The U.S. oil boom has time and again proven very hard to kill.
Despite OPEC's strategy of flooding the oversupplied market with tons of crude, American oil production has not fallen off a cliff. And now that prices have rallied back to $50 a barrel, there are early signs that U.S. shale is on the rebound, too.
Just look at how the closely-watched Baker Hughes oil rig count has stopped collapsing -- and started rising. The tally rose last week for the third-straight week, the longest streak since last August.
The recent uptick represents an intriguing reversal. U.S. oil rigs had declined 20 of 21 weeks up until mid-May, when oil prices hit four-month highs above $47 a barrel.
Rising rig counts could be a sign that the higher oil prices are luring U.S. oil companies to start pumping away again. That in turn may cause other drillers on the fence to add rigs of their own.
"You can get a herd mentality. Nobody wants to be the last one back," said Thomas O'Donnell, senior energy analyst at consulting network Wikistrat.
To be sure, the U.S. rig count remains down dramatically (79% to be exact) from the October 2014 high. And it's too early to say if the recent rise is just a blip or part of a broader trend.
Still, the problem for the oil industry is that an influx of American crude may not be needed at this point -- and could actually backfire. The epic supply glut that caused crude to crash has only recently begun to ease and many believe the market is not yet in balance.
Capital Economics warned in a recent report that "increased U.S. drilling activity" will "limit upside for oil prices." That could especially be true if recent supply outages in Canada and Nigeria are resolved, adding more supply to the market. Morgan Stanley recently warned that rising U.S. supply and fading outages would renew the oversupply problem, sending oil crashing back to $30 a barrel.
The U.S. oil boom has definitely taken a few punches from OPEC's price war -- and more could come. The U.S. pumped 9.1 million barrels per day in March, the latest month the Energy Information Administration has estimates for. That's down from a peak of 9.7 million in April 2015, though it's not the collapse some had been banking on.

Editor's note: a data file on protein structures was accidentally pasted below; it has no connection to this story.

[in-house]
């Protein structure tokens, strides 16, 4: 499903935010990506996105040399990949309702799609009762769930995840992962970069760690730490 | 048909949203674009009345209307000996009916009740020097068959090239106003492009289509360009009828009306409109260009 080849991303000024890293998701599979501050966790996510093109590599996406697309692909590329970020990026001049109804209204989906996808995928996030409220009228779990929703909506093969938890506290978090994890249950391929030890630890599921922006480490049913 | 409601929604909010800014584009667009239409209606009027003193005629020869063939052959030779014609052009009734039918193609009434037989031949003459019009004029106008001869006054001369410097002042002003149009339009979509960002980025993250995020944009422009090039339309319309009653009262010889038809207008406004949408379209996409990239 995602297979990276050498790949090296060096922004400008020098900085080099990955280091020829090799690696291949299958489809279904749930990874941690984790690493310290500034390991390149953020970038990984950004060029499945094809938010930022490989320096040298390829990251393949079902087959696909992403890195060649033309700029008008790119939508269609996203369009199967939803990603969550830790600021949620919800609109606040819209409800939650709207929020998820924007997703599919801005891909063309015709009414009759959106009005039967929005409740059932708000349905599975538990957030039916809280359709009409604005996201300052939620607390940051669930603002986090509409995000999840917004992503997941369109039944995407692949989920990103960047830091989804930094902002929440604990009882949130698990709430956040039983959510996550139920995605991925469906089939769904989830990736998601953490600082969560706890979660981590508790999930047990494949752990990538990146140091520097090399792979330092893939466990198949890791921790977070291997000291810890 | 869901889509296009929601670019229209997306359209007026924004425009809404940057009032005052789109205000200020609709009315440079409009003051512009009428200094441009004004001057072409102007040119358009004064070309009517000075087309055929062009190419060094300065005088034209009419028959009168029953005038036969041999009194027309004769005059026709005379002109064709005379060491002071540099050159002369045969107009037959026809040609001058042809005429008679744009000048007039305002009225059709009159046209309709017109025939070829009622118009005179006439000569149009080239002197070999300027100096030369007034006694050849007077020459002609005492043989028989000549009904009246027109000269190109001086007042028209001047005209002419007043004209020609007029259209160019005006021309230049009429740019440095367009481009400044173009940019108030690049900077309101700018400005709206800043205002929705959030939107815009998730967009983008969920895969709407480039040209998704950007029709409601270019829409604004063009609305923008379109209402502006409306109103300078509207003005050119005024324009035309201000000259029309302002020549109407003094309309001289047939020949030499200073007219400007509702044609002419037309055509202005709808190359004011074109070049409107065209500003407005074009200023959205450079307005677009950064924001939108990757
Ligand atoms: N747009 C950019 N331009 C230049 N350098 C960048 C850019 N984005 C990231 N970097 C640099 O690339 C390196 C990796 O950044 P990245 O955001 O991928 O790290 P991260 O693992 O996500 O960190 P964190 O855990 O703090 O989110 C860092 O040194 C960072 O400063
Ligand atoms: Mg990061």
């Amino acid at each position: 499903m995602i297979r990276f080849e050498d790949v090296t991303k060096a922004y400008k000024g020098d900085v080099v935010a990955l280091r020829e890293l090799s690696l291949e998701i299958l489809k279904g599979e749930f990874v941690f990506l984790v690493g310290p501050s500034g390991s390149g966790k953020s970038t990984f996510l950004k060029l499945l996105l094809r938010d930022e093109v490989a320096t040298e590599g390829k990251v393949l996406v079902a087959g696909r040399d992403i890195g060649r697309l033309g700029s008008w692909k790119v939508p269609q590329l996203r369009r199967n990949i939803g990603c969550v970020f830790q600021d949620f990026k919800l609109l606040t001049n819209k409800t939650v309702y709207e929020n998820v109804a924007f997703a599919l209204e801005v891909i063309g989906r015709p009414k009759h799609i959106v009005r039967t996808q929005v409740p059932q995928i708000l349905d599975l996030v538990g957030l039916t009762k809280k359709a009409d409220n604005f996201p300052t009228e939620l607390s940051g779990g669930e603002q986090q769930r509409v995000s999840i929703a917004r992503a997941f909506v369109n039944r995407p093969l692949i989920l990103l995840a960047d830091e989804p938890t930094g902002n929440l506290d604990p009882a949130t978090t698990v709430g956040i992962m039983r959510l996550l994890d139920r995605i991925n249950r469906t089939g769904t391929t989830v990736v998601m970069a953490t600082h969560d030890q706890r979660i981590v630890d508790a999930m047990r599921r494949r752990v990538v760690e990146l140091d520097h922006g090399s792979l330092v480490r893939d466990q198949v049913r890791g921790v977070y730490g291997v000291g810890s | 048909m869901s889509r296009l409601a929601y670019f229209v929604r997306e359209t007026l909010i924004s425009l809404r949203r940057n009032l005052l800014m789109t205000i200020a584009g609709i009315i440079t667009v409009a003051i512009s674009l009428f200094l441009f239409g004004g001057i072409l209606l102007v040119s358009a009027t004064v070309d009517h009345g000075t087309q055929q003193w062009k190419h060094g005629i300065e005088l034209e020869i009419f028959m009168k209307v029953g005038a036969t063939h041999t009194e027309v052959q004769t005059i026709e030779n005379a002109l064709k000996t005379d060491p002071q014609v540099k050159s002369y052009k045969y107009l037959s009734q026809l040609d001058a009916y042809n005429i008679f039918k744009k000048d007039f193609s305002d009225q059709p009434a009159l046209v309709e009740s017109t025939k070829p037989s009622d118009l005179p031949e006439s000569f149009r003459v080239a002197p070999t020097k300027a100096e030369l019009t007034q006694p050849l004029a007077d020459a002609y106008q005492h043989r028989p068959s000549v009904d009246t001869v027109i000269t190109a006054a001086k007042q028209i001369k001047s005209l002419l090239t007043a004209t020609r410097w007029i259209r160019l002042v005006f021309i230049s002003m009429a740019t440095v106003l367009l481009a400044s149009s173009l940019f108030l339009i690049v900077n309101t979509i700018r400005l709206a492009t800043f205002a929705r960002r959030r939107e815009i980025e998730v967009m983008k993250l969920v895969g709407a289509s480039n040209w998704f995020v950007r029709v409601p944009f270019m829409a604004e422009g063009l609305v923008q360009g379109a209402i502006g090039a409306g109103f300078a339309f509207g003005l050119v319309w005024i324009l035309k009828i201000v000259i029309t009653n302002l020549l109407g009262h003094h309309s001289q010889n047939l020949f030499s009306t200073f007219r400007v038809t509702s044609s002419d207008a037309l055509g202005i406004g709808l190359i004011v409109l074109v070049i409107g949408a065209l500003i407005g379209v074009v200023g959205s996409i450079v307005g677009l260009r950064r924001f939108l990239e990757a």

The oil industry's resilience is a reminder of how much more efficient companies have become thanks to a combination of new technology and dramatic price cuts for drilling services. In other words, many frackers no longer need $90 oil to turn a profit.
"It's pretty dramatic how much costs have fallen. There have been tremendous advances," said O'Donnell.
That's why a number of American oil execs have already signaled they could start pumping more at current levels. For instance, last month RSP Permian ( said $45 a barrel is an "inflection point" that would cause the oil company to think about adding a rig. )Pioneer Natural Resources ( also indicated it's planned to add five to 10 rigs at $50 a barrel -- a threshold hit )late in May.
Keep in mind that today's rigs can pump an average of 27,000 barrels of crude per day, according to Capital Economics. Compare that with two years ago when the average rig produced just 6,000 barrels a day. That means the rigs added in recent weeks could slow or even stop the recent decline in U.S. oil production.
"Just like people didn't know the dynamics on the downside, the dynamics on the upside are a bit unknown. Shale on the rebound is a new phenomenon," said O'Donnell.